A three-time James Beard Award nominee all before the age of 30, Chef Sue Zemanick has received culinary fame at an early age and shows no signs of slowing down. Now the owner and head chef at Zasu, Zemanick’s journey has been filled with some of the best in New Orleans’ culinary scene. Upon graduating from culinary school, her career kicked off at Commander's Palace, followed by her promotion as executive chef at Gautreau’s Restaurant. Her new gig began just a week before the city of New Orleans was dealt a devastating blow with Hurricane Katrina. For over a year, the restaurant had to undergo repairs and renovations before Chef Zemanick was able to officially make her mark. She would continue to lead the restaurant for 12 years before moving on to focus on her family and future culinary endeavors. The years in between Geautreau’s and Zasu were filled with Indonesian pop-ups across the city. It was in January 2019 that she opened Zasu, meaning “once again,” in Slovak - paying homage to her Czech heritage.
Chef Nina Compton - Bywater American Bistro + Compere Lapin
As a native of St. Lucia, Chef Nina Compton is well versed in Caribbean, Italian and French Cuisine. It is with her unique background and thorough training from the Culinary Institute of America that Chef Compton has been able to leave her mark on New Orleans’ culinary scene. Her first restaurant, Compere Lapin, offers menu items inspired by her childhood home of St. Lucia. Her second restaurant, Bywater American Bistro, is a casual eatery with New Orleans fare made with local ingredients and Caribbean twists.
Compton is well-known for her time spent on “Top Chef: New Orleans,” where she was voted a fan favorite and won runner-up. She is also a recipient of the James Beard Award for Best Chef in the South.
Chef Melissa Araujo - Alma + Saveur Catering
Growing up in both La Ceiba - a small beach town off the Atlantic Coast of Honduras, and New Orleans, Chef Araujo’s passion for cooking came from summers spent with her grandmother and night shifts at local restaurants. Just like her childhood, Chef Melissa Araujo’s culinary career has brought her all around the world. She spent four years in Mexico and 10 years in Italy working and cooking under an extraordinary line up of chefs.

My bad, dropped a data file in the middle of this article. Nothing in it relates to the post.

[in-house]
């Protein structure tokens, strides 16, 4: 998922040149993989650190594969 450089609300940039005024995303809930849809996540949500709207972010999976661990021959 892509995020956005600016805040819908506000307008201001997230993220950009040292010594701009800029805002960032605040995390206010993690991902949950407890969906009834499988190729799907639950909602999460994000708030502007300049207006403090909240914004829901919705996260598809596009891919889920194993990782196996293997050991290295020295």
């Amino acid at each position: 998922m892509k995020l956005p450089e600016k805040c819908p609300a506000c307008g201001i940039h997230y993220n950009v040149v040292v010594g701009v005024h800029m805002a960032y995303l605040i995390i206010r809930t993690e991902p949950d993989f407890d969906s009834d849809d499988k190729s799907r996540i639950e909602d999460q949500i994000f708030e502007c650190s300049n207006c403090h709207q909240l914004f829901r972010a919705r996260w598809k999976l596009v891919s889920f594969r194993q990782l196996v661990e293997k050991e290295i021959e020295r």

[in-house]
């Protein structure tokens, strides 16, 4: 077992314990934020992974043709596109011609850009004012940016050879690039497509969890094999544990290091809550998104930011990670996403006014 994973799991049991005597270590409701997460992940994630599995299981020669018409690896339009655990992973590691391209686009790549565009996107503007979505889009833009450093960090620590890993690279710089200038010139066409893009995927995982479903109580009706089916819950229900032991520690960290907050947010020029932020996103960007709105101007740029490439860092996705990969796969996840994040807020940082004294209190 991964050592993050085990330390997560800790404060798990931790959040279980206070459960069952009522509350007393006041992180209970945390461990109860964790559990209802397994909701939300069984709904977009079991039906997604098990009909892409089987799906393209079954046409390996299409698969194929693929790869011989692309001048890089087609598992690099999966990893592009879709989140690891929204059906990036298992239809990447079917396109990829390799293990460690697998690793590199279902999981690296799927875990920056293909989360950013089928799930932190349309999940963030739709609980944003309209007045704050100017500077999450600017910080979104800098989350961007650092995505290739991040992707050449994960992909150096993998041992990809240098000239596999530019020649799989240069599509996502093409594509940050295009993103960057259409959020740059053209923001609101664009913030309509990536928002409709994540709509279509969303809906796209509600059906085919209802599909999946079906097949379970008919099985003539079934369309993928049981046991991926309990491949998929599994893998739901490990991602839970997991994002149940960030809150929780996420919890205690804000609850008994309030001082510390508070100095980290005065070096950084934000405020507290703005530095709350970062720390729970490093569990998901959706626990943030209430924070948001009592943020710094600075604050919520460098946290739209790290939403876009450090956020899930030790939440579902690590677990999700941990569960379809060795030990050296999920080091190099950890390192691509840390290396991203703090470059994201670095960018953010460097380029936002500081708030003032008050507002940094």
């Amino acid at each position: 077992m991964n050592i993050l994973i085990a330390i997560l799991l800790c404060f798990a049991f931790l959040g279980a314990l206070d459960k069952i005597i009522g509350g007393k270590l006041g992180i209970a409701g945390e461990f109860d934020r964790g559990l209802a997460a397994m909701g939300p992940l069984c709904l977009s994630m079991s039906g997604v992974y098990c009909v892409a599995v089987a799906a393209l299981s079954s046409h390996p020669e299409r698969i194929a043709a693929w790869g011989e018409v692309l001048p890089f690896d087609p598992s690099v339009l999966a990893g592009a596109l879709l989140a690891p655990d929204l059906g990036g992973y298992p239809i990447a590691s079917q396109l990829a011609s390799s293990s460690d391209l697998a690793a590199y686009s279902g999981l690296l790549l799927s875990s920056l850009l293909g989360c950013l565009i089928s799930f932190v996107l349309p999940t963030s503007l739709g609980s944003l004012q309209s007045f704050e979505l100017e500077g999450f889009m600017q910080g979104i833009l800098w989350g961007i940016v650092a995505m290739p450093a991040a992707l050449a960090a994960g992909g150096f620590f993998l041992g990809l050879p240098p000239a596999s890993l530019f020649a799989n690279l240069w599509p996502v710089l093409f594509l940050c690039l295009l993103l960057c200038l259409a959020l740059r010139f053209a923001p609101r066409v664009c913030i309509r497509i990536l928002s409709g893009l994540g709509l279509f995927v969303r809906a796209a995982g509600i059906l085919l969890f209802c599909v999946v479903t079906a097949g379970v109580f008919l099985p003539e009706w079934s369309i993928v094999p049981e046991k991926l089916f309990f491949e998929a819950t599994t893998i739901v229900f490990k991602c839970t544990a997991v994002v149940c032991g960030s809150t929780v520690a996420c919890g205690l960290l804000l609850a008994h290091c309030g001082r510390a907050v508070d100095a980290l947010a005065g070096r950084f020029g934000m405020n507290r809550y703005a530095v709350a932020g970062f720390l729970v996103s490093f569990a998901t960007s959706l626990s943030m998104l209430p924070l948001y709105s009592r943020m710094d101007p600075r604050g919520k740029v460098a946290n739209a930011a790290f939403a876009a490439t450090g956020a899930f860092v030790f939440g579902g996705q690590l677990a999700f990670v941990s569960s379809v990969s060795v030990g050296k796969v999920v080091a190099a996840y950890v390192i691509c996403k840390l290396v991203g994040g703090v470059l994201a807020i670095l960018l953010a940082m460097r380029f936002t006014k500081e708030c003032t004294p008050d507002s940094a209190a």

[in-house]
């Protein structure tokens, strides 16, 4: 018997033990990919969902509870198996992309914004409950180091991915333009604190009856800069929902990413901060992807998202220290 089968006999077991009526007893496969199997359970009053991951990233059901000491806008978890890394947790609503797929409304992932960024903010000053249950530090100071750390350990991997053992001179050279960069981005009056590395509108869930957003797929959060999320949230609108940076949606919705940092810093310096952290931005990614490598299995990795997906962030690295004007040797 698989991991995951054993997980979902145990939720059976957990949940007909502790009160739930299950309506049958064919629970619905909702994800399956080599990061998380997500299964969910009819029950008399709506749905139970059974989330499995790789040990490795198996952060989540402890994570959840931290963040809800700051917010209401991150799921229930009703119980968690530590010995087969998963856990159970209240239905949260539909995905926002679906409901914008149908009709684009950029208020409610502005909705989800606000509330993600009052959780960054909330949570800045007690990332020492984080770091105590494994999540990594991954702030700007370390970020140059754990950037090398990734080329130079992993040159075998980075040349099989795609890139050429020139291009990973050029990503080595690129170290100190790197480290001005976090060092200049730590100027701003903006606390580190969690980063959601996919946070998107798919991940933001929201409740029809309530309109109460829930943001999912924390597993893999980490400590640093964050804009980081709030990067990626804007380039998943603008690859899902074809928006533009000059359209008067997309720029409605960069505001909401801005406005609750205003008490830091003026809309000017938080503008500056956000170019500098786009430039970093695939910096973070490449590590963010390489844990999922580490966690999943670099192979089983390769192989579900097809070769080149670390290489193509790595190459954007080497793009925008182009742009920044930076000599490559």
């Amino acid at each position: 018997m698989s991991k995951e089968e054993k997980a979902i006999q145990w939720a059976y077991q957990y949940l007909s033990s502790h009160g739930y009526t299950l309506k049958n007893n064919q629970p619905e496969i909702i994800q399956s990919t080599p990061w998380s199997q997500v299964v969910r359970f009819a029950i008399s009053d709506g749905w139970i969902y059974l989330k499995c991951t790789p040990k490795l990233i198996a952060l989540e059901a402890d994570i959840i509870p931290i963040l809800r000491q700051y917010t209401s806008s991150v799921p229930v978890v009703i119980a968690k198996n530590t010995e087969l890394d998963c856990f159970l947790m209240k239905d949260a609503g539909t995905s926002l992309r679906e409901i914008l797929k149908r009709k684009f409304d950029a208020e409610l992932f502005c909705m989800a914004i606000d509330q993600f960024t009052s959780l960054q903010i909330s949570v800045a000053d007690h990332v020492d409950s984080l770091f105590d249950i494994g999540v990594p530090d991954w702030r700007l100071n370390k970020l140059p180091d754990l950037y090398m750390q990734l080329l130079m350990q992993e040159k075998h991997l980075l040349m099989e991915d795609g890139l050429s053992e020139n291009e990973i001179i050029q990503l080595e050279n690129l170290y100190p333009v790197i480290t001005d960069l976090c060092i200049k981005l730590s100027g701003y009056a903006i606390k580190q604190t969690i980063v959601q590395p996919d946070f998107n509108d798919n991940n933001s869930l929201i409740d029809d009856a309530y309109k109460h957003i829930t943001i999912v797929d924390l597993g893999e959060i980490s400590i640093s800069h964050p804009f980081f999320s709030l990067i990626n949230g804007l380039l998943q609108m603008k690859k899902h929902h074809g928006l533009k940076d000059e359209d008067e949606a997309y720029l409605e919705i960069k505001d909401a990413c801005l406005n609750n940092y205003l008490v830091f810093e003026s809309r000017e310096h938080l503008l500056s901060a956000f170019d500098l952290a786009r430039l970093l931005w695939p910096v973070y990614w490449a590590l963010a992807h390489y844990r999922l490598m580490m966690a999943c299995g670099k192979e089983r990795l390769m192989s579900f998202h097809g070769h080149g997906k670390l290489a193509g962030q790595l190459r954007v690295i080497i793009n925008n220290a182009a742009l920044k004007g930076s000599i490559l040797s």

While New Orleans is home, Araujo has been extremely vocal and intentional about incorporating her Honduran roots into all of her work. Local restaurants like Mondo, Restaurant R'evolution and Doris Metropolitan are all part of Araujo’s resume. Her first solo venture, Alma, was housed at the Central City-based food incubator, Roux Carre, and is now its own restaurant in the Bywater. Araujo also dedicates her time and energy to her boutique catering company, Saveur Catering.
Chef Lenora Chong - Morrow’s
Morrow’s has added an additional buzz to the Marigny and the leading lady behind the buzz is Chef Lenora Chong. Using her Korean heritage, Chef Chong had created a fusion menu that features lunch, dinner and Sunday brunch favorites. Classic New Orleans dishes with Korean twists include Korean BBQ, Grilled Salmon with a signature teriyaki glaze, her namesake Pasta Lenora and much more.
Chef Chong is no stranger to the hustle and bustle of restaurant ownership or life. She was the owner and chef of Lenora’s Grill before taking on this new endeavor with her son, Larry Morrow.
Chef Kelly Fields - Willa Jean
If you’ve ever indulged in one (or two) of Willa Jean’s famous chocolate chip cookies, then chances are you’re familiar with the work of Chef Kelly Fields. Since her childhood in South Carolina, Chef Fields discovered her love for cooking, and more importantly, baking, at a young age. During her time at Johnson & Wales, Chef Fields had the opportunity to cook for the iconic Chef Susan Spicer - from then on her sail was set for New Orleans. Once in the Crescent City, Fields began working as a pastry chef at Restaurant August. Following the devastation of Hurricane Katrina, Fields was able to travel the world with stops including the Middle East, Europe, the Asian Pacific and San Francisco. Her work in culinary arts has led to Fields being named one of the Top Ten Pastry Chefs in America by Dessert Professional Magazine, most influential people in the South by Garden & Gun, Outstanding Pastry Chef nominee by James Beard and many others.